In 1997, Linda first started working with the War Resisters League (WRL) as an organizer on a two-year project intended to make the links between the consumption of the Pentagon and unmet local needs. On October 24, 1997, local groups across the nation protested the swollen military budget at army bases and arms makers' offices. A year later, on October 19, 1998, WRL led a mass protest in the belly of the beast, at the Pentagon itself. Linda was a big part of why the day was a success: there were four days of meetings and seminars in and around Washington about militarism and its price, culminating in a rally with Pentagon Papers whistle-blower Daniel Ellsberg as the lead speaker. In 2007, Linda joined the WRL staff fulltime as the Operations Coordinator and was responsible for maintaining daily operations, office space, website, and technology. She held much WRL history and institutional knowledge, and leaves a big void at the organization.
Linda was an “infrastructure person.” Her life’s work was different from many who claim the title of “organizer,” though she had also been that. She built, maintained, and repaired material processes (including those that she herself might consider “mundane”) that were also essential to everyday functioning of the movement. Indeed, a key part of her work against war, the death penalty and the prison industrial complex was finding ways to make new technologies serve social justice organizing. During her long, impactful career, Linda was also the Center for Constitutional Rights’ coordinator of Education, Outreach and the Ella Baker Internship program and worked with numerous organizations, including the Brecht Forum, Prison Radio Project, Funding Exchange, and Human Rights Watch.
Linda was a transformative mentor. While sharing historical perspective, she listened to and validated the views of the young people she mentored (whom she affectionately referred to as “Linda’s babies”) making their way through the mess of themselves and this world. She derived tremendous joy and sustenance from these relationships. She shared with others her love of science fiction (Linda was known far and wide as a Star Trek nerd) and magic. She diligently followed the phases of the moon and planetary positions. Linda laughed easily and made others laugh over the years with her wit and humor.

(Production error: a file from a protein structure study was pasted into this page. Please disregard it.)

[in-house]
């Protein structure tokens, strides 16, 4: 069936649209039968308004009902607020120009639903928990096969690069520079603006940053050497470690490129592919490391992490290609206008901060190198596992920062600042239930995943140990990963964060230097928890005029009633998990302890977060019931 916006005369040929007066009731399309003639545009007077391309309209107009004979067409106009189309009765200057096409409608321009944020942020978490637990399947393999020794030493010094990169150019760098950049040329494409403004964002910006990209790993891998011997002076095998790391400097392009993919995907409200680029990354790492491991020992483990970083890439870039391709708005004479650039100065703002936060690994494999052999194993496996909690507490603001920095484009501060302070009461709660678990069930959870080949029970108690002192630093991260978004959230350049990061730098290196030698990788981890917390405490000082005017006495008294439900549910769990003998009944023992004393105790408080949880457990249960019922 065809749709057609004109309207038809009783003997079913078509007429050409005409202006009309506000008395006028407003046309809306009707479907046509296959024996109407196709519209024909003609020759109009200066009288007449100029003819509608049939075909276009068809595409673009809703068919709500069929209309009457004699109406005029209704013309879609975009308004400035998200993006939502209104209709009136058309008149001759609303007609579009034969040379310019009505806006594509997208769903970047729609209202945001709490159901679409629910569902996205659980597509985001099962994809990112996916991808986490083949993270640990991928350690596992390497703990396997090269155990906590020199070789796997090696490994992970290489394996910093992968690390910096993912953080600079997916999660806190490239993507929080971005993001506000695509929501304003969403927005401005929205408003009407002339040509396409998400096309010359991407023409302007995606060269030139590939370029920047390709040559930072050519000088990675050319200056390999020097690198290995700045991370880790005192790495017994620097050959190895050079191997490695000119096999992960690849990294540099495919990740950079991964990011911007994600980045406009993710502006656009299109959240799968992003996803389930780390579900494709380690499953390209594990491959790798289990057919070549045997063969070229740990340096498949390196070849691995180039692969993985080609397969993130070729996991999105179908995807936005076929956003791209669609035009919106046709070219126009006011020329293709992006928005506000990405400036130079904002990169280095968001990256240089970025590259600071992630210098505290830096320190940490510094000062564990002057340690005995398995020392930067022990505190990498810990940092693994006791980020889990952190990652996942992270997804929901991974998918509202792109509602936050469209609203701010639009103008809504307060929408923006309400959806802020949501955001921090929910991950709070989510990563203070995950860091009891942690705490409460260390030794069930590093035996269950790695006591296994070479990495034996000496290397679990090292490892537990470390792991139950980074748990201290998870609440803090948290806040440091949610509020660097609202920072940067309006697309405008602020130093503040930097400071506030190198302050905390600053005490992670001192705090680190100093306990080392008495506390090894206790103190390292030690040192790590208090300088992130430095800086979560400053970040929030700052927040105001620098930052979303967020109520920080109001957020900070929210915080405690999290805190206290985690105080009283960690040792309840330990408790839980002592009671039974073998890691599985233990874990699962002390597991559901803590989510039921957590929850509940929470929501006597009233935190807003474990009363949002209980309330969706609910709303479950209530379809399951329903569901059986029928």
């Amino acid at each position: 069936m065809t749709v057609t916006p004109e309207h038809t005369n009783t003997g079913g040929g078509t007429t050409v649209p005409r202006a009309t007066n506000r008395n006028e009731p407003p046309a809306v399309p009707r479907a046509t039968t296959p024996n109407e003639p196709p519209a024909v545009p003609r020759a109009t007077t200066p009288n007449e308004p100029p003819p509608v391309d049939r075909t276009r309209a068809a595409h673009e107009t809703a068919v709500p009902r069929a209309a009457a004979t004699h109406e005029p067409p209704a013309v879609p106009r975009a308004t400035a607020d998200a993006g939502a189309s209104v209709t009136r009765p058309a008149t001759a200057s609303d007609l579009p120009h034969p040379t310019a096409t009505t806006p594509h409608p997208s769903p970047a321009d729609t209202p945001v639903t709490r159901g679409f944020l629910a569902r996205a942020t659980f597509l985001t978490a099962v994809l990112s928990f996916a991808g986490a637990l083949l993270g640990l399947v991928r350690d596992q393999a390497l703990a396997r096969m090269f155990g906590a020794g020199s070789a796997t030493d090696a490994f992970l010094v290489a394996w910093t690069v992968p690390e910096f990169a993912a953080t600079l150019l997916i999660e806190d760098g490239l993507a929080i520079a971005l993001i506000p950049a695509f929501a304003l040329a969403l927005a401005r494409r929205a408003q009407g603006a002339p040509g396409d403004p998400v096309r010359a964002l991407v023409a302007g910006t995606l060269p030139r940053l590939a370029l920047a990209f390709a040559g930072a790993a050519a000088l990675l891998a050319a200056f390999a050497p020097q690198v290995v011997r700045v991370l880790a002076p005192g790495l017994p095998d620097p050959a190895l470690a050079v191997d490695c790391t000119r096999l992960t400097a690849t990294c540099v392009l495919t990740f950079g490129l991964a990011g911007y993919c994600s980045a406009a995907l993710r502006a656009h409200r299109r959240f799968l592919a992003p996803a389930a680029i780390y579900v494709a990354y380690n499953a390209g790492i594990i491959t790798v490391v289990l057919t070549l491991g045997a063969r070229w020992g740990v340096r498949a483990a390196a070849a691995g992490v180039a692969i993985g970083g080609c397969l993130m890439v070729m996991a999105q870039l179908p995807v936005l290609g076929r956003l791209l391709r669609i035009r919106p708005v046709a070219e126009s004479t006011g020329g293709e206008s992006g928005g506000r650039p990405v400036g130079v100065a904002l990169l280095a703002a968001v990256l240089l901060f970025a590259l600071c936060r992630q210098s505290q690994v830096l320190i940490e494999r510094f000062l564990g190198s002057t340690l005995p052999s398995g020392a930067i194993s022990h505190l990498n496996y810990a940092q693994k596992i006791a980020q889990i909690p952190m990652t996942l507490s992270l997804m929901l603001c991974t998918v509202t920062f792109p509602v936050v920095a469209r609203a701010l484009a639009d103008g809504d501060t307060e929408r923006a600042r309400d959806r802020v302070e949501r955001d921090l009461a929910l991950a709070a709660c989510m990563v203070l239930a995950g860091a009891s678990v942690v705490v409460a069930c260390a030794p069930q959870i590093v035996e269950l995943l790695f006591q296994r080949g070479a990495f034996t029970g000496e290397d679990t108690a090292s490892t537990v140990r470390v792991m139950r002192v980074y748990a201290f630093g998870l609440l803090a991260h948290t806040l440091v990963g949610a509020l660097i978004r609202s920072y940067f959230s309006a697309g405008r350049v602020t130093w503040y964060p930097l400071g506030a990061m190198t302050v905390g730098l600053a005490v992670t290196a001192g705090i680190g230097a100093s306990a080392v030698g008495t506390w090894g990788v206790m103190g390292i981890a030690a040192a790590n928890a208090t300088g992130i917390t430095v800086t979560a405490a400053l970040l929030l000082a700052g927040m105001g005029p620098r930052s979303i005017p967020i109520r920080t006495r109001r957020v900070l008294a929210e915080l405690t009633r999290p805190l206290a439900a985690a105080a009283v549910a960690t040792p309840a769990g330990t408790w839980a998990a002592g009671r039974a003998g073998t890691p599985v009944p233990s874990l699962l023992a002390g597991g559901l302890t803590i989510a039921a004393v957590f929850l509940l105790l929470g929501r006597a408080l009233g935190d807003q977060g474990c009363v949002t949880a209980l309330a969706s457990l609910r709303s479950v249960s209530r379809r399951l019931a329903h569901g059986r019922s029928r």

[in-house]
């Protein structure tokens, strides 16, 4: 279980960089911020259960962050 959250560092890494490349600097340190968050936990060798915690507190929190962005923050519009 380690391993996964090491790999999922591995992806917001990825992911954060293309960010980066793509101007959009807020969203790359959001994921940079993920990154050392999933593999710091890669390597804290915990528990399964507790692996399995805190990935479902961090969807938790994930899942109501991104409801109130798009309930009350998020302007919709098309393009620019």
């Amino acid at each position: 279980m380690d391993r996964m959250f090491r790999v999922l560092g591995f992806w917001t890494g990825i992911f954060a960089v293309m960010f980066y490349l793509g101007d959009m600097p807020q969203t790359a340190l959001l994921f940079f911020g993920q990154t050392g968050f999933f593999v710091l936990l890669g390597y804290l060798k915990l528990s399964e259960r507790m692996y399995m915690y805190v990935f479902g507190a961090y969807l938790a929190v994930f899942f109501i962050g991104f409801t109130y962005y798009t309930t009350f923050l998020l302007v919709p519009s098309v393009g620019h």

Linda was preceded in death by her father, James Thurston Sr. She is survived by her mother Barbara Thurston, her brother James Thurston Jr. (both of Bangor, Maine) and his children Rachel and TJ, her sister Nicole Thurston Thibedeau of Rhode Island, Nicole’s husband Christian and their children, Caleb, Robert Journey and Armani, many cousins, mentees, and the dozens of organizations and hundreds of activists to whom she gave so much.
Linda was so dearly loved and will be greatly missed by all who knew her well. We wish her peace and love on the next phase of her journey through this universe and strength and comfort for those of us she left behind.